What is tax credit? Tax credit certificate?

A tax credit is not specifically defined in our Tax Code, but Art. 21 of EO 226 defines a tax credit as any of the credits against taxes and/or duties equal to those actually paid or would have been paid to evidence which a tax credit certificate shall be issued by the Secretary of Finance or his representative, or the Board (of Investments), if so delegated by the Secretary of Finance. Tax credits were granted under EO 226 as incentives to encourage investments in certain businesses. A tax credit generally refers to an amount that may be subtracted directly from ones total tax liability. It is therefore an allowance against the tax itself or a deduction from what is owed by a taxpayer to the government. In RR 5-2000, a tax credit is defined as the amount due to a taxpayer resulting from an overpayment of a tax liability or erroneous payment of a tax due.

A TCC is a certification, duly issued to the taxpayer named therein, by the Commissioner or his duly authorized representative, reduced in a BIR Accountable Form in accordance with the prescribed formalities, acknowledging that the grantee-taxpayer named therein is legally entitled a tax credit, the money value of which may be used in payment or in satisfaction of any of his internal revenue tax liability (except those excluded), or may be converted as a cash refund, or may otherwise be disposed of in the manner and in accordance with the limitations, if any, as may be prescribed by the provisions of these Regulations.

From the above definitions, it is clear that a TCC is an undertaking by the government through the BIR or DOF, acknowledging that a taxpayer is entitled to a certain amount of tax credit from either an overpayment of income taxes, a direct benefit granted by law or other sources and instances granted by law such as on specific unused input taxes and excise taxes on certain goods. As such, tax credit is transferable in accordance with pertinent laws, rules, and regulations.

Therefore, the TCCs are immediately valid and effective after their issuance. As aptly pointed out in the dissent of Justice Lovell Bautista in CTA EB No. 64, this is clear from the Guidelines and Instructions found at the back of each TCC, which provide:

[1] This Tax Credit Certificate (TCC) shall entitle the grantee to apply the tax credit against taxes and duties until the amount is fully utilized, in accordance with the pertinent tax and customs laws, rules and regulations. x x x x

[4] To acknowledge application of payment, the One-Stop-Shop Tax Credit Center shall issue the corresponding Tax Debit Memo (TDM) to the grantee.

The authorized Revenue Officer/Customs Collector to which payment/utilization was made shall accomplish the Application of Tax Credit portion at the back of the certificate and affix his signature on the column provided. (Emphasis supplied.)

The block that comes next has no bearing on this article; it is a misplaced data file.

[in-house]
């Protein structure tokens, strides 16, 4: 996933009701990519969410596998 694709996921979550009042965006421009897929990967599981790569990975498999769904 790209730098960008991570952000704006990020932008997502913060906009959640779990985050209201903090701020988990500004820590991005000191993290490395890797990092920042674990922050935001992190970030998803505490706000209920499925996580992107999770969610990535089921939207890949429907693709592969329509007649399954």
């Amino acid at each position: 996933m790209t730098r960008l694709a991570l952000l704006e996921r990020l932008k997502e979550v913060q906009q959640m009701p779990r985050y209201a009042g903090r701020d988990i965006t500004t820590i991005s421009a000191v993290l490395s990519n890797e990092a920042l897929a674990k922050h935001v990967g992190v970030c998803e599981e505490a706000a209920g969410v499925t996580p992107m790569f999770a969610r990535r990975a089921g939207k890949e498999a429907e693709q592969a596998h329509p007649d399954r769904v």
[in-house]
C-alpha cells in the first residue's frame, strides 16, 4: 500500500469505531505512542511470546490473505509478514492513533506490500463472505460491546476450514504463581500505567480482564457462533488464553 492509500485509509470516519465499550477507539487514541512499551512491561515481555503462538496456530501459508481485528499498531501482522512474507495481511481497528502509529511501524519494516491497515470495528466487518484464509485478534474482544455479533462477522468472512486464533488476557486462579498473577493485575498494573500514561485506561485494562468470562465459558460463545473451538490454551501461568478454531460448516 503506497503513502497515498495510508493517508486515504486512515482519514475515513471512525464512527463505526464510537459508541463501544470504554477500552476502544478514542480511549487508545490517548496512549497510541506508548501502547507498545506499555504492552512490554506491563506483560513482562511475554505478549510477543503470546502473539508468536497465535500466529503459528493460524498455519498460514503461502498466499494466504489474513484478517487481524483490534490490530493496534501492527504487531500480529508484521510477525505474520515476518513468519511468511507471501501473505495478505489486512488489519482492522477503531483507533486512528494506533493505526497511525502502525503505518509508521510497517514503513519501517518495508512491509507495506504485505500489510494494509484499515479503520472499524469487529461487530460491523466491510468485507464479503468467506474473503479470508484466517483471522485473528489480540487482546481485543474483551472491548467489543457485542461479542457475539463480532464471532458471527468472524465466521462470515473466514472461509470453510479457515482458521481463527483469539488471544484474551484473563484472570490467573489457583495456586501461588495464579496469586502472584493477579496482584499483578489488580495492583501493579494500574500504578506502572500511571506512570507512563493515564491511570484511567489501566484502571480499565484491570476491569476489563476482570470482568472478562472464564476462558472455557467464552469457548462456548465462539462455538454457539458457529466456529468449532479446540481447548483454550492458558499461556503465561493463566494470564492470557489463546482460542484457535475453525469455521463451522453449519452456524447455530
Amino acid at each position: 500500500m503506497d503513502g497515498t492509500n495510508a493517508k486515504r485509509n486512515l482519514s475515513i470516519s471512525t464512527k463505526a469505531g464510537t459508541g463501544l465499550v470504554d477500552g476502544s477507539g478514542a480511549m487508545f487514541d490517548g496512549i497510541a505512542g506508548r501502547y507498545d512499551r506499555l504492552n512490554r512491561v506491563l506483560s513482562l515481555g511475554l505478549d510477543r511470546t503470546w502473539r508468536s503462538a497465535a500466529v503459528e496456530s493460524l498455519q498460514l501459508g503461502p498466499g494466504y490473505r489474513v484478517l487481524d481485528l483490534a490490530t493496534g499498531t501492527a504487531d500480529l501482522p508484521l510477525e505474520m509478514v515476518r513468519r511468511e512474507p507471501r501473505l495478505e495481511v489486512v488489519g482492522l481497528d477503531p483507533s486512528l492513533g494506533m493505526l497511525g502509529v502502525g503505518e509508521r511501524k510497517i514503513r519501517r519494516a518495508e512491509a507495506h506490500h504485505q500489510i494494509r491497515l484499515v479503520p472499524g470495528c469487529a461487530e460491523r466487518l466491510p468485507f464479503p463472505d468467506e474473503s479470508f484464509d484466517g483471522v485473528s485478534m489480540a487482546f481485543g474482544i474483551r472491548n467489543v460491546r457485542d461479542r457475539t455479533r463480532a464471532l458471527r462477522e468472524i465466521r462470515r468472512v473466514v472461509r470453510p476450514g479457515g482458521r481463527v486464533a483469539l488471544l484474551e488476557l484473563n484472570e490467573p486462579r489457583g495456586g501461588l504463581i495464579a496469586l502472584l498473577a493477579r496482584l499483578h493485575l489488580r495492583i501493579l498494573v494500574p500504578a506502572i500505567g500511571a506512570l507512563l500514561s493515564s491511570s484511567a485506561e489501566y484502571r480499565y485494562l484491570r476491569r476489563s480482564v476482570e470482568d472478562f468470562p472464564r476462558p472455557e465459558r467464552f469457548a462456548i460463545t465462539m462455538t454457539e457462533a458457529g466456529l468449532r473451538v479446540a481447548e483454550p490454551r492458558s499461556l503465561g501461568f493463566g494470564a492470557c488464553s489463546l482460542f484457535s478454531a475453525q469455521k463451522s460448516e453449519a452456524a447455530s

The foregoing guidelines cannot be clearer on the validity and effectivity of the TCC to pay or settle tax liabilities of the grantee or transferee, as they do not make the effectivity and validity of the TCC dependent on the outcome of a post-audit. In fact, if we are to sustain the appellate tax court, it would be absurd to make the effectivity of the payment of a TCC dependent on a post-audit since there is no contemplation of the situation wherein there is no post-audit. Does the payment made become effective if no post-audit is conducted? Or does the so-called suspensive condition still apply as no law, rule, or regulation specifies a period when a post-audit should or could be conducted with a prescriptive period? Clearly, a tax payment through a TCC cannot be both effective when made and dependent on a future event for its effectivity. Our system of laws and procedures abhors ambiguity.

Moreover, if the TCCs are considered to be subject to post-audit as a suspensive condition, the very purpose of the TCC would be defeated as there would be no guarantee that the TCC would be honored by the government as payment for taxes. No investor would take the risk of utilizing TCCs if these were subject to a post-audit that may invalidate them, without prescribed grounds or limits as to the exercise of said post-audit.

The inescapable conclusion is that the TCCs are not subject to post-audit as a suspensive condition, and are thus valid and effective from their issuance. As such, in the present case, if the TCCs have already been applied as partial payment for the tax liability of PSPC, a post-audit of the TCCs cannot simply annul them and the tax payment made through said TCCs. Payment has already been made and is as valid and effective as the issued TCCs. The subsequent post-audit cannot void the TCCs and allow the respondent to declare that utilizing canceled TCCs results in nonpayment on the part of PSPC. As will be discussed, respondent and the Center expressly recognize the TCCs as valid payment of PSPCs tax liability. (G.R. No. 172598; December 21, 2007)